But the top Democrat on the panel said Monday that Pickering and Mullen should answer questions about their work at a congressional hearing, not in a private deposition.
“If our committee is truly interested in improving the security of American diplomatic personnel overseas, members of our committee and the American public should hear first-hand from the individuals who have done the most exhaustive review of these attacks,” Rep. Elijah Cummings wrote in a letter to Issa.
Pickering, who has served in Republican as well as Democratic administrations over a career that spanned four decades, has stood by his panel’s conclusion that decisions about the consulate’s security were made well below the secretary’s level. He defended his assessment that absolved Clinton on several political talk shows Sunday.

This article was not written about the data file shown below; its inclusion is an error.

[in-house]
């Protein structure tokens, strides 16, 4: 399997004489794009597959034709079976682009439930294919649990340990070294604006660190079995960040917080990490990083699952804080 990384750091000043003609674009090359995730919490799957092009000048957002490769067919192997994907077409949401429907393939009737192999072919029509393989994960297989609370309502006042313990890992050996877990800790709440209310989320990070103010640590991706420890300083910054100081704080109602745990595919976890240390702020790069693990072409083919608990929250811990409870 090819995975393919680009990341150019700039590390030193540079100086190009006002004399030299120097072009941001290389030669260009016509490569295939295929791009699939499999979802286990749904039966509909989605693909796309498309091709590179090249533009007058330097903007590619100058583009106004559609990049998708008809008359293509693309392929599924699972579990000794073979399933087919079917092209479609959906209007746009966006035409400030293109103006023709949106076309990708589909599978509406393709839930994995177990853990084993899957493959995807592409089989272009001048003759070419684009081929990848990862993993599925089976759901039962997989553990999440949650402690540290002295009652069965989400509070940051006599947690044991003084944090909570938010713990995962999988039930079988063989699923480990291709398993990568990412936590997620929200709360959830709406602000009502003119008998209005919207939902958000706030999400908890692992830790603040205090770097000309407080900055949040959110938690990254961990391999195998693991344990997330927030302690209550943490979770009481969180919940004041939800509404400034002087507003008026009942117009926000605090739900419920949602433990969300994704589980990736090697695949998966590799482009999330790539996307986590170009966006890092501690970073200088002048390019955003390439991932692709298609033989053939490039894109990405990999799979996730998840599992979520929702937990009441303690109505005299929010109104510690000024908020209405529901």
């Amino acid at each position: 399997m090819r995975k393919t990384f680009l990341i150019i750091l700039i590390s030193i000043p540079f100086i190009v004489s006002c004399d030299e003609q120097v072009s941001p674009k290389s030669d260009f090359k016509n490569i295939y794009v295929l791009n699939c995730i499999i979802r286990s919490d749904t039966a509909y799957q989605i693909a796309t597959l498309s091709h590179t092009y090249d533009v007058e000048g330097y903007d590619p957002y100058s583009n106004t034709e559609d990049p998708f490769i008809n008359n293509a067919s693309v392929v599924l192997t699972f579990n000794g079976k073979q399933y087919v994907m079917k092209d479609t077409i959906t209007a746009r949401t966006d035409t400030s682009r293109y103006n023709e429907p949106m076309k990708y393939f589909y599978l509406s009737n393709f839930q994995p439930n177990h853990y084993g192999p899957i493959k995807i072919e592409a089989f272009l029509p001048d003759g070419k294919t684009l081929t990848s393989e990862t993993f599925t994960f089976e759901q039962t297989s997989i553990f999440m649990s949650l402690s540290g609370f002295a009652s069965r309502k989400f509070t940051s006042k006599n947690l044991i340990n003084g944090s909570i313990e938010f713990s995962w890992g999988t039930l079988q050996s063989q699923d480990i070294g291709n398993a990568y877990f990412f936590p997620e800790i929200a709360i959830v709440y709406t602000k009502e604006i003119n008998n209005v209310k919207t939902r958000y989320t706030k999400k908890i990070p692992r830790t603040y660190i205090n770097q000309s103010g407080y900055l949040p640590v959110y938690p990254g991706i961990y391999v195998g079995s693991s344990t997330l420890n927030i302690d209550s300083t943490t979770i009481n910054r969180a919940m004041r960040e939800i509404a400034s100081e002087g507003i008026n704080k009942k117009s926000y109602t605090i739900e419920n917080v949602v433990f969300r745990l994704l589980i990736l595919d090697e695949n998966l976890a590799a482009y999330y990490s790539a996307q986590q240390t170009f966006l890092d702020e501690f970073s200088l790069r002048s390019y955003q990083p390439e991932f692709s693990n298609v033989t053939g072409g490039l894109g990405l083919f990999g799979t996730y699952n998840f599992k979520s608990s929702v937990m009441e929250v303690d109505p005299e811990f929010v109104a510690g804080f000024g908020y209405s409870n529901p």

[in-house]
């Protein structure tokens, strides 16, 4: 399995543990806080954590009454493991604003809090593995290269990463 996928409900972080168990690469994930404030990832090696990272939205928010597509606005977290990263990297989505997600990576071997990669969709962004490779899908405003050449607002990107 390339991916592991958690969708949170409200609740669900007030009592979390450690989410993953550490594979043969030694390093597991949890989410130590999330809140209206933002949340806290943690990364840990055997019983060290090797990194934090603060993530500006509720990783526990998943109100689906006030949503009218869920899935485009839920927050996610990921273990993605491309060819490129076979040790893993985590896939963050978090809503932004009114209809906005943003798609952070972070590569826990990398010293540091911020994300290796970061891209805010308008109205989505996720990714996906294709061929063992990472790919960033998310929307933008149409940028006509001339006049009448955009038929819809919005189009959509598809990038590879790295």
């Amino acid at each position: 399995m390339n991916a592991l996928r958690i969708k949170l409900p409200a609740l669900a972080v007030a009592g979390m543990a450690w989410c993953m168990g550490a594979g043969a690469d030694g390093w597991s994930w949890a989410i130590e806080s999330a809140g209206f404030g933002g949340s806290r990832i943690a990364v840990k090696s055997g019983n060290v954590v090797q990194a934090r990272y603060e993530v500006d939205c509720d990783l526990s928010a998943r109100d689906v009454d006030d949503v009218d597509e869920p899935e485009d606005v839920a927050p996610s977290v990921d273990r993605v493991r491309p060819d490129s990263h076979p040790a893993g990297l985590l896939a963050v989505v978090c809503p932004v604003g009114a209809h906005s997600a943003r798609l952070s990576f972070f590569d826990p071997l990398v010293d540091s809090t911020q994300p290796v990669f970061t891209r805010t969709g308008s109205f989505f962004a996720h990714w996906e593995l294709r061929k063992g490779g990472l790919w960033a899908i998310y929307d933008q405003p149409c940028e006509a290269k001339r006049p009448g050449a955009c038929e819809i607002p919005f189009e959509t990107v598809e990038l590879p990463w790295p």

“We knew where the responsibility rested,” said Pickering.
“They’ve tried to point a finger at people more senior than where we found the decisions were made,” Pickering said of Clinton’s critics.
Pickering said he wants to answer questions at congressional hearings. He said he could have answered many of the questions lawmakers raised last week, such as whether U.S. military forces could have saved Americans had they dispatched F-16 jet fighters to the consulate, some 1,600 miles (2,570 kilometers) away from the nearest likely launching point.
“Mike Mullen, who was part of this report and indeed worked very closely with all of us and shared many of the responsibilities directly with me, made it very clear that his view as a former chairman of the Joint Chiefs of Staff that there were nothing within range that could have made a difference,” Pickering said.
Robert Gates, a former Defense secretary appointed by Bush and retained by Obama, defended the decisions made at the time, saying: “I think my decisions would have been just as theirs were,” adding “getting somebody there in a timely way — would have been very difficult, if not impossible.”